Numerous studies indicate a link between social media use and heightened feelings of anxiety and depression. Much of this correlation can be attributed to the tendency for social comparison. Engaging in comparisons online may lead to dwelling on perceived shortcomings and a focus on what could be improved in one’s life, a thought pattern closely associated with depression.
These studies emphasize the significance of the time spent on social media. The more time individuals dedicate to online social platforms, the more likely they are to exhibit symptoms of depression. Additionally, a correlation exists between the amount of time spent online and increased levels of anxiety.
Another contributing factor to the potential triggering of anxiety and depression through social media use is the isolation it may induce. As social beings, humans thrive on face-to-face interactions. If social media becomes a primary replacement for in-person connections, it can have a notable impact on mental health.
6. It Is Very Addictive
The concept of internet addiction, and by extension, social media addiction, has been a topic of debate among experts. While there isn’t unanimous agreement on whether these addictions are officially recognized, there is evidence suggesting their existence.
A review study from Nottingham Trent University delved into previous research on psychological characteristics, personality traits, and social media use. The authors concluded that it might be plausible to speak specifically of ‘Facebook Addiction Disorder’ due to the presence of addiction criteria in some individuals who excessively use social networks. These criteria include neglect of personal life, mental preoccupation, escapism, mood modification experiences, tolerance, and concealing addictive behavior.
Studies have also explored the withdrawal symptoms associated with internet use, encompassing social media. A study from Swansea University revealed that individuals experienced psychological withdrawal symptoms when they ceased internet use. A subsequent follow-up study found measurable physiological effects accompanying psychological withdrawal when people stopped using digital devices. While it’s not entirely clear if these findings specifically apply to social media use, anecdotal evidence suggests a potential connection.
7. It Can Lead To Jealousy
The impact of social media jealousy is widely acknowledged. Many people openly admit to experiencing envy when exposed to their peers’ seemingly perfect lives, be it lavish vacations or well-behaved children. Numerous studies have indeed confirmed that social media use can evoke feelings of jealousy.
One study focused on jealousy and other negative emotions arising from Facebook use and emphasized the remarkable prevalence of envy incidents on the platform. The authors noted that Facebook serves as a fertile ground for the cultivation of envious feelings. They highlighted the potential for a harmful cycle: the experience of jealousy might drive individuals to enhance the portrayal of their own lives, leading to the posting of envy-inducing content in an ongoing loop of comparison and jealousy.
8. Having More Friends On Social Media Doesn’t Mean You Are Social
A study from a few years ago indicated that there might be a limit to the number of friends a person’s brain can effectively handle, and genuine social interaction—beyond the virtual realm—is crucial for maintaining meaningful friendships.
While being on Facebook or other social platforms might give a sense of social connection, it doesn’t replicate the therapeutic impact of spending time with real friends. Loneliness is associated with various health and mental health issues, including an increased risk of early death. Hence, fostering genuine, in-person social support is vital for overall well-being.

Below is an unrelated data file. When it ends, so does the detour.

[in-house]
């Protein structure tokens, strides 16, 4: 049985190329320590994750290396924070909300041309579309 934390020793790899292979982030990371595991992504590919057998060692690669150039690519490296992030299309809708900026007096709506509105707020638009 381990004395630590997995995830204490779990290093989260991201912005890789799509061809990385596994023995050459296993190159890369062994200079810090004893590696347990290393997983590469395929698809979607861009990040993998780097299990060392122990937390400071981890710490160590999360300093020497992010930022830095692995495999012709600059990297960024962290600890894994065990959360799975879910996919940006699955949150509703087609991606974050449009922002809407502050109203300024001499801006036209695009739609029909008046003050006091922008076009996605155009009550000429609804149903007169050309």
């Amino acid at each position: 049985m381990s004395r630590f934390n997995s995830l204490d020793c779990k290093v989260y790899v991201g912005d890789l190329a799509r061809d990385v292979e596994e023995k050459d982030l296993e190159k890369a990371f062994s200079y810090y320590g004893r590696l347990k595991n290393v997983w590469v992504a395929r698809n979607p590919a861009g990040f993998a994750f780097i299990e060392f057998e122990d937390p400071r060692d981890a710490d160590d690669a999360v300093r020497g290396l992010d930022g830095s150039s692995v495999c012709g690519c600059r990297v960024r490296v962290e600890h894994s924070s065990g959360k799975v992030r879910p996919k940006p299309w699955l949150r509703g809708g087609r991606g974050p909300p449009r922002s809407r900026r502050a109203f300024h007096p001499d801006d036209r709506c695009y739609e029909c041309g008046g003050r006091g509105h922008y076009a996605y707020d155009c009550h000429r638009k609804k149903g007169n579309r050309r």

9. It Makes You More Delusional
Similar to a drug, people may mistakenly believe that engaging with social media will provide a positive boost, but in reality, it often leaves them feeling worse. This discrepancy arises from a miscalculation in our ability to predict our own emotional response.
For example, a study examining how people feel after using Facebook found that participants consistently reported feeling worse after using the platform compared to engaging in other activities. Interestingly, a follow-up experiment revealed that contrary to their actual experiences, individuals generally believed that they would feel better after using Facebook.
This pattern resembles the dynamics observed in other types of addiction, where individuals continue to seek the substance or behavior despite its detrimental effects on their well-being. Recognizing this forecasting error can be a crucial step in breaking the cycle and fostering a healthier relationship with social media.
10. It Triggers Sadness
The relationship between social media use and happiness is a complex one, with studies suggesting that increased use, particularly on platforms like Facebook, may be linked to decreased moment-to-moment happiness and overall life satisfaction. A study conducted a few years ago found that as people used Facebook more throughout the day, both moment-to-moment happiness and life satisfaction tended to decline.
The authors of the study propose that this decrease in well-being might be attributed to the perception of social isolation that Facebook can evoke, a phenomenon not typically associated with other solitary activities. While Facebook offers an immediate means of connection, the study suggests that, unlike frequent interactions with supportive offline social networks, engaging with Facebook may predict a decline in well-being for young adults.
Social media, when used mindfully, can indeed have positive impacts on mental well-being. It’s not solely responsible for all mental health challenges.
However, it’s crucial to use social media in moderation and remain aware of its potential pitfalls and risks. Understanding the possible negative impacts allows individuals to make informed choices about their social media usage. If attempts to limit use prove challenging, seeking guidance from mental health professionals can be a proactive step toward establishing positive goals and a healthier relationship with social media.